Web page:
Get ready to pour some peanut sauce on your spaghetti as Bologna Bullets destined for the Southeast Asian markets will soon be produced in Ducati’s newly planned factory in Thailand.
Being called a “final assembly” plant, the move is similar to the one that Harley-Davidson undertook late last year, where the Bar & Shield brand setup an assembly plant in India in order to side-step the extremely high tariffs the country puts on foreign-made motorcycles.
In addition to Harley-Davidson, Ducati will be joining the likes of Honda, Yamaha, KTM, and Brembo, all of whom have increased their presence in the Asian markets within the past year to capitalize on the growing economies of India, China, and Southeast Asia.
It comes with little surprise that Ducati’s union workforce is worried about the move, which could be a precursor for its jobs being shipped overseas.
Like the grandstanding we saw from Harley-Davidson’s workforce (and certain media outlets), the move by Ducati would incorrectly be labeled as an outsourcing of Italian jobs to Thailand, as Ducati has already made it clear that the bikes produced in Thailand will only be sold in the Southeast Asian markets.
The situation currently facing companies outside of these markets is that fact that extremely high tariffs (up to 40% in some cases) prevent a meaningful number of units, produced in this case in Italy, to be sold in the Southeast Asian markets.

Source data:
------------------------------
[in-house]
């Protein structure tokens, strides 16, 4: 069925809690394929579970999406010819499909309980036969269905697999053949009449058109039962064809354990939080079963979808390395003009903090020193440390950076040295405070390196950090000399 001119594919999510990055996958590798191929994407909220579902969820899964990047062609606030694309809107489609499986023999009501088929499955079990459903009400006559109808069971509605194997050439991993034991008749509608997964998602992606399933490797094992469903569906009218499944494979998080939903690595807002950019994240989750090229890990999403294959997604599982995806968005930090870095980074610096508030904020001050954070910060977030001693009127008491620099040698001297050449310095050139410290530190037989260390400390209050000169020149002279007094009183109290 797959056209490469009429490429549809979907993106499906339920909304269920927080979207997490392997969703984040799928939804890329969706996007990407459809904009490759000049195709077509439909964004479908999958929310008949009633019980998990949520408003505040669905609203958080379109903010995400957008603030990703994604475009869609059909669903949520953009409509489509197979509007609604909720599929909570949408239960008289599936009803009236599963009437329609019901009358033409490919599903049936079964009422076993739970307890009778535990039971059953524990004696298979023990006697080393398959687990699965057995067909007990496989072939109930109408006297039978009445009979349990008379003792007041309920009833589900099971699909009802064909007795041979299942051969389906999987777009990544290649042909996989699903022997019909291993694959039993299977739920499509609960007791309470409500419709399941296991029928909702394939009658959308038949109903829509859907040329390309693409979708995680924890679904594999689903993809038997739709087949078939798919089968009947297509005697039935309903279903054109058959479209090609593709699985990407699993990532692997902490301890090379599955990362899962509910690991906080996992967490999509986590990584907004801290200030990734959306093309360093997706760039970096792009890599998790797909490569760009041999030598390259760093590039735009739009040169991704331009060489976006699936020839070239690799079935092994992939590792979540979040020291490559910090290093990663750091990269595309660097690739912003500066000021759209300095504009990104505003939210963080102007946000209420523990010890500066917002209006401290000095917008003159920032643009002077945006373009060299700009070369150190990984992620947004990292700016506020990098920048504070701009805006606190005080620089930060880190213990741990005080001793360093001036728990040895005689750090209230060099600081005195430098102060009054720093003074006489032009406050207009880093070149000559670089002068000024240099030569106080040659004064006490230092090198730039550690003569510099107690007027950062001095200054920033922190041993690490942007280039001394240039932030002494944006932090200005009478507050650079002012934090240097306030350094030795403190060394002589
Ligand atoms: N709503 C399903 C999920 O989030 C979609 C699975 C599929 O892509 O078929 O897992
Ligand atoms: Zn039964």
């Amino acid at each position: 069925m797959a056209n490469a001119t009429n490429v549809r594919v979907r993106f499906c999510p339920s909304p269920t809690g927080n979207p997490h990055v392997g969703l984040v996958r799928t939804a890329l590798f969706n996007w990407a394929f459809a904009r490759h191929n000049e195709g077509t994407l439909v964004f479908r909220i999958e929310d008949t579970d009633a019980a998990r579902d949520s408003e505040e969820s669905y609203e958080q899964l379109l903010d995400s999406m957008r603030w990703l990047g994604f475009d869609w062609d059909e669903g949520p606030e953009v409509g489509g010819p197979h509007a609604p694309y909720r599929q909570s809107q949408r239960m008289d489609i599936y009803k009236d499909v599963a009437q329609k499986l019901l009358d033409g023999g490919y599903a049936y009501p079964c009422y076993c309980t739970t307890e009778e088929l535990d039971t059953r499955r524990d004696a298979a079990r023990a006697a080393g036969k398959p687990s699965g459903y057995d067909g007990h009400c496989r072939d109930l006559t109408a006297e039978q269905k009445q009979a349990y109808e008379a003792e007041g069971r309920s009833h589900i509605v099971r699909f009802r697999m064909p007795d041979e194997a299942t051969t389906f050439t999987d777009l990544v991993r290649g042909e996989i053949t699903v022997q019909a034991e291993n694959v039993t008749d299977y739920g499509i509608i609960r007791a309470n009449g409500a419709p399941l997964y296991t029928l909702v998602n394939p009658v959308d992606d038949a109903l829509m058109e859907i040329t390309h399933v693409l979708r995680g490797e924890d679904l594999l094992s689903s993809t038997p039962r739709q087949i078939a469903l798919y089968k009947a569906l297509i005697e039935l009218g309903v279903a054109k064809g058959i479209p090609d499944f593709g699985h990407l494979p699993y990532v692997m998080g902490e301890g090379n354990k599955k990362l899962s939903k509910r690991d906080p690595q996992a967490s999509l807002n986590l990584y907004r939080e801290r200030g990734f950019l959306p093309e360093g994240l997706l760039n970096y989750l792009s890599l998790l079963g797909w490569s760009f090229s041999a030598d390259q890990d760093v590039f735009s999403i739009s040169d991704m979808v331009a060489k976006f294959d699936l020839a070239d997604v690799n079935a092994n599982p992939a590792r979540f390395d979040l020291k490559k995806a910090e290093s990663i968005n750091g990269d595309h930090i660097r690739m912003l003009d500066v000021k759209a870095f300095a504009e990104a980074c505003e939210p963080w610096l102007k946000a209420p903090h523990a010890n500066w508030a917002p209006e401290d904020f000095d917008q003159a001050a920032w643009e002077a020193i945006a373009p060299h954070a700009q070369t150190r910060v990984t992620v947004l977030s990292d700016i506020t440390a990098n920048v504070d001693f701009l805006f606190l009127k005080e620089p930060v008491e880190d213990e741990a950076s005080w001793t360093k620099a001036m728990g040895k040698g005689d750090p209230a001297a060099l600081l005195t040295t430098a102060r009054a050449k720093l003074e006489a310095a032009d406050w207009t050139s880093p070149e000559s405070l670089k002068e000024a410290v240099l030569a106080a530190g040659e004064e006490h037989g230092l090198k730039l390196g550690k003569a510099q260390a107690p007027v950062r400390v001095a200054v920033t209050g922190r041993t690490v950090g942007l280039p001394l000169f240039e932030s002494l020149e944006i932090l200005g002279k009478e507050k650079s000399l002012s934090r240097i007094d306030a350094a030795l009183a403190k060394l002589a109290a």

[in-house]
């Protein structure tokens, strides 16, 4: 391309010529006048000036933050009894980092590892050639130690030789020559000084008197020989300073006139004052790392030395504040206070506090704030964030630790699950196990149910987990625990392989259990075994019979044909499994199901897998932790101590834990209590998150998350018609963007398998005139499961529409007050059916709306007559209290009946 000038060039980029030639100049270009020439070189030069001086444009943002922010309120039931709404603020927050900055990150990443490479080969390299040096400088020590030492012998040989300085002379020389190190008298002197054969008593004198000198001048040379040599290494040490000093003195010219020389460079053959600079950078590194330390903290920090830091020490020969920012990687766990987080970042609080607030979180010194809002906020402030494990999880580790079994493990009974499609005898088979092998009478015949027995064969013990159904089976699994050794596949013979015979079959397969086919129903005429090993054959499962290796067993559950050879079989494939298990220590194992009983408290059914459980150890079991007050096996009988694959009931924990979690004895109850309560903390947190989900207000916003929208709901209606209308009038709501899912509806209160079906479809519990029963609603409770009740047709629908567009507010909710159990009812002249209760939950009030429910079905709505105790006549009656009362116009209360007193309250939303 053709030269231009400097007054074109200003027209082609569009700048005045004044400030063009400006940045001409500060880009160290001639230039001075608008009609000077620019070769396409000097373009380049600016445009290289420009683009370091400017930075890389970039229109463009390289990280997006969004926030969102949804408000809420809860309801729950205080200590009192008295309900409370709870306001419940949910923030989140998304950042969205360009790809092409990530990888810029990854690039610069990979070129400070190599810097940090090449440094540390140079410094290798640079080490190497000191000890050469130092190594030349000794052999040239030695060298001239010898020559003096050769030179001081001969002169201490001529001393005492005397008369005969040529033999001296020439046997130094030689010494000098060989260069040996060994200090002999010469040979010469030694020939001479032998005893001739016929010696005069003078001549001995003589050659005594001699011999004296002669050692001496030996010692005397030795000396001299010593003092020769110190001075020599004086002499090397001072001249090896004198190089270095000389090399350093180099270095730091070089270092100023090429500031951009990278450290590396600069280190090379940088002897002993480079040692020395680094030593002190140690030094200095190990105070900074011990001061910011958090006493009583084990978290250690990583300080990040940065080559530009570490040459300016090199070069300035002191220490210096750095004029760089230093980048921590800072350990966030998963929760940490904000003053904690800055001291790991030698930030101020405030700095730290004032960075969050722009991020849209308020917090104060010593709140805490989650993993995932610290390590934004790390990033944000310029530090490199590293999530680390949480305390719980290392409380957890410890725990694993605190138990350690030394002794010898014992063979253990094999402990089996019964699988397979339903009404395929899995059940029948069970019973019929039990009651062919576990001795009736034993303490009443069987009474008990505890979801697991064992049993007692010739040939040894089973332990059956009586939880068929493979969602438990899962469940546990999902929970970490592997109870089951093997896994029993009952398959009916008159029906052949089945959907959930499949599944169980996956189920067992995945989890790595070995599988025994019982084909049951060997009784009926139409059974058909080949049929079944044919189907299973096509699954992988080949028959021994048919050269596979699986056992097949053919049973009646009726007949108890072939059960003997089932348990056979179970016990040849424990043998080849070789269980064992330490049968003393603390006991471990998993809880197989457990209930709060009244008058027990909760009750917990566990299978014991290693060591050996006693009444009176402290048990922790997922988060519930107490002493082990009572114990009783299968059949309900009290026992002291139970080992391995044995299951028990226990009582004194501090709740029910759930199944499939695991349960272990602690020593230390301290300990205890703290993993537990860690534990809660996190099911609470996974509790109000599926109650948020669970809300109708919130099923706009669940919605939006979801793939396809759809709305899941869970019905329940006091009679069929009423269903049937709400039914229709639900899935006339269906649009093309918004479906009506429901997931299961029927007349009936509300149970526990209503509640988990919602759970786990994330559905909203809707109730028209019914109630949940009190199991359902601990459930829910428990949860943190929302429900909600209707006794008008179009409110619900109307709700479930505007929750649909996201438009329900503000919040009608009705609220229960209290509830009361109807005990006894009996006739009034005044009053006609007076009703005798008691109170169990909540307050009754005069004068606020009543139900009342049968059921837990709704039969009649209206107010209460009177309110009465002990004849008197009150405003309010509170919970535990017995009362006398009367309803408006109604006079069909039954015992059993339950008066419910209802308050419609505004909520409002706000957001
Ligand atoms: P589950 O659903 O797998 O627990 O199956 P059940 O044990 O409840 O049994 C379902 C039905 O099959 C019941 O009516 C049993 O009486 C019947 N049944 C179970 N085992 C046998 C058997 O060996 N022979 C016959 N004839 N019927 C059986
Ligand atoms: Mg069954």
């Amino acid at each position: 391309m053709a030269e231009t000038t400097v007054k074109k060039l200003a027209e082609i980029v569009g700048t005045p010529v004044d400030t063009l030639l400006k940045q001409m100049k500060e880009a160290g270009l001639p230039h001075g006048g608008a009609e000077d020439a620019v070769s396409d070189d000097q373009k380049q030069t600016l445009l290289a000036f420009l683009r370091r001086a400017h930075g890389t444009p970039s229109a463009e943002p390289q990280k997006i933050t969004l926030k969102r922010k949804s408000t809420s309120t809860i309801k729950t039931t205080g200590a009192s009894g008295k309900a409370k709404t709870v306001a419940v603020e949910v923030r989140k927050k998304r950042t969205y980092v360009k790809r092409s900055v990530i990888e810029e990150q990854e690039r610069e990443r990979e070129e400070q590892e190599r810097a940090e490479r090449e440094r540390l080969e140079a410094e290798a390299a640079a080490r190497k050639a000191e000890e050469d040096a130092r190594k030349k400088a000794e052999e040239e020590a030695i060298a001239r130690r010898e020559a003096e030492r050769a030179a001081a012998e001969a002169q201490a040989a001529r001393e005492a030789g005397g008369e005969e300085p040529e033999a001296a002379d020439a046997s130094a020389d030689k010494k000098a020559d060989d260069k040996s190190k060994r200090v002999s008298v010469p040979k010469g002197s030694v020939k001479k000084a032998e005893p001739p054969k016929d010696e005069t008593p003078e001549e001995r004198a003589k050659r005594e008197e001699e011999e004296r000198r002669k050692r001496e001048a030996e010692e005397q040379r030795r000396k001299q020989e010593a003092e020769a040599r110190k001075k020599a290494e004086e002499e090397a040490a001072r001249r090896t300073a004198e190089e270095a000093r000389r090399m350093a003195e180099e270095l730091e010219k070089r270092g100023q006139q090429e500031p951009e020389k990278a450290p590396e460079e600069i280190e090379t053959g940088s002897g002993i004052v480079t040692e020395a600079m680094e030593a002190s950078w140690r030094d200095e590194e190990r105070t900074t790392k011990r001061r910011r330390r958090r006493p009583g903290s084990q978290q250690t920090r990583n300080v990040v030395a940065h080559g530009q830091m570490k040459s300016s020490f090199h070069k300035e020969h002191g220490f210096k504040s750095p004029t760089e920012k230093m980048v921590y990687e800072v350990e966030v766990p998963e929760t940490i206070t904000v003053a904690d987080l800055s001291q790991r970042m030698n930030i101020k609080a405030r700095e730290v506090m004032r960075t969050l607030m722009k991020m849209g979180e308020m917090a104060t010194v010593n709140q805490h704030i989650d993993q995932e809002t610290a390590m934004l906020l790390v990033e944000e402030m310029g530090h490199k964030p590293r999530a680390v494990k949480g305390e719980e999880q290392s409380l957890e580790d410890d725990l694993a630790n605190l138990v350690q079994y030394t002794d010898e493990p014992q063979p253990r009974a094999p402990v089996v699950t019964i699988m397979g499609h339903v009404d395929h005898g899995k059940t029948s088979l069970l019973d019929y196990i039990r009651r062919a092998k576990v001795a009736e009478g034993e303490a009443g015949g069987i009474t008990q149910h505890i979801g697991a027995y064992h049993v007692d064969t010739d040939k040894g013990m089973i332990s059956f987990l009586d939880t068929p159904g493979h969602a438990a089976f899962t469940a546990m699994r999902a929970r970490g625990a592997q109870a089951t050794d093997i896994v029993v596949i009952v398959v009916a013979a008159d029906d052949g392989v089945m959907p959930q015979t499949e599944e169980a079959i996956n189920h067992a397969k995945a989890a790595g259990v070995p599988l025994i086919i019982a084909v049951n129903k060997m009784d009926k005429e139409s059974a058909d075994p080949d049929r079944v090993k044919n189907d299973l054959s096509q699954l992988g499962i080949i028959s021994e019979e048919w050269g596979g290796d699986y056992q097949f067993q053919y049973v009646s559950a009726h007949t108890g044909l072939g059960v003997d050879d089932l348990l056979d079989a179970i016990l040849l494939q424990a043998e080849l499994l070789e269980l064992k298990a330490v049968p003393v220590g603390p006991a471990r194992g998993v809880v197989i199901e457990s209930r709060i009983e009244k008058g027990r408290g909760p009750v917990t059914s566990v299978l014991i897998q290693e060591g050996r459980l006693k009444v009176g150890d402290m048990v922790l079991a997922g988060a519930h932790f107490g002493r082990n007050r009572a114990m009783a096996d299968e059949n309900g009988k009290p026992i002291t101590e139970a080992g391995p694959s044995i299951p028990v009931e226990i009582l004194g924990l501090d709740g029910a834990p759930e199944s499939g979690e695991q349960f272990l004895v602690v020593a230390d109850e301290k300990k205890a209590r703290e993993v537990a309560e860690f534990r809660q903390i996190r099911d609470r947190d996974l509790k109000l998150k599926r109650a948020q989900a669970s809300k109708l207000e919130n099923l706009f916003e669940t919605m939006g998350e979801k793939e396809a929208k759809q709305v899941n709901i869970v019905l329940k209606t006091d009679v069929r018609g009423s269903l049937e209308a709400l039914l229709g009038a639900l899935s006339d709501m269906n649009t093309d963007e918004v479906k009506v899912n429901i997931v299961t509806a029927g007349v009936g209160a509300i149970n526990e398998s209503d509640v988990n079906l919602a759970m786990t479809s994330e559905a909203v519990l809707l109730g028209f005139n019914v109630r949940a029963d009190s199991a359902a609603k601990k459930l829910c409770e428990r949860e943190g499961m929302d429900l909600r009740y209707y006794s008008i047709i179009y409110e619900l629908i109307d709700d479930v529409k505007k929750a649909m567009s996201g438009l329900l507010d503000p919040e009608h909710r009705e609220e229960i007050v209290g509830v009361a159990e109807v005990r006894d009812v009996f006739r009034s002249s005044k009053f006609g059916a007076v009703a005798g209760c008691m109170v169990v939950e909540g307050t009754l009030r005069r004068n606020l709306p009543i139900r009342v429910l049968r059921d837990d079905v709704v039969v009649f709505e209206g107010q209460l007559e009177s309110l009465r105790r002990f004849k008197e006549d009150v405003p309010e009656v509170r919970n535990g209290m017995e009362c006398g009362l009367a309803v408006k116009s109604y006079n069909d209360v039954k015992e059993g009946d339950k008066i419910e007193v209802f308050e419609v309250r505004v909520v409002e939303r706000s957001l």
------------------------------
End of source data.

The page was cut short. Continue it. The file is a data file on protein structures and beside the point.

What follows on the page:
To fix that problem, and to serve these growing markets, companies create local assembly factories that meet localization standards, and are thus not taxed so heavily.
The result is cheaper prices on the bikes being sold in these countries, purely from the tax break alone, let alone expense being saved on the labor costs, which then spurs more sales in these countries (when you’re talking a price half of what it previously was, these extra sales boosts are often massive).
Going back to the union’s concerns, the only production that is being taken away from the Italian factory, is those bikes which would have originally been shipped to Southeast Asian markets. Also since Ducati’s new factory is a final assembly plant, presumably some of the manufacturing process for these countries would still remain in Italy.
However considering that Ducati’s own Bologna factory is predominantly a final assembly plant itself (Ducati contracts most of its parts to other companies, and primarily only builds the frame and motor in-house), it is not clear what differentiates Thailand’s final assembly plant from the Bologna HQ (we’ve reached out to Ducati on this one, and are waiting for a response).
While the sky might not be falling as some have declared, there is at least a moderately reasonable concern for Ducati’s Italian factory workforce, as it is not impossible for Ducati to realize the advantages of building motorcycles in Thailand down the line, especially once the Italian company has established a stable and trained workforce in its final assembly plant.
Of course this is an issue that will always loom over a domestic workforce that has high labor costs. Let us know in the comments if you’d buy a Ducati made in Thailand.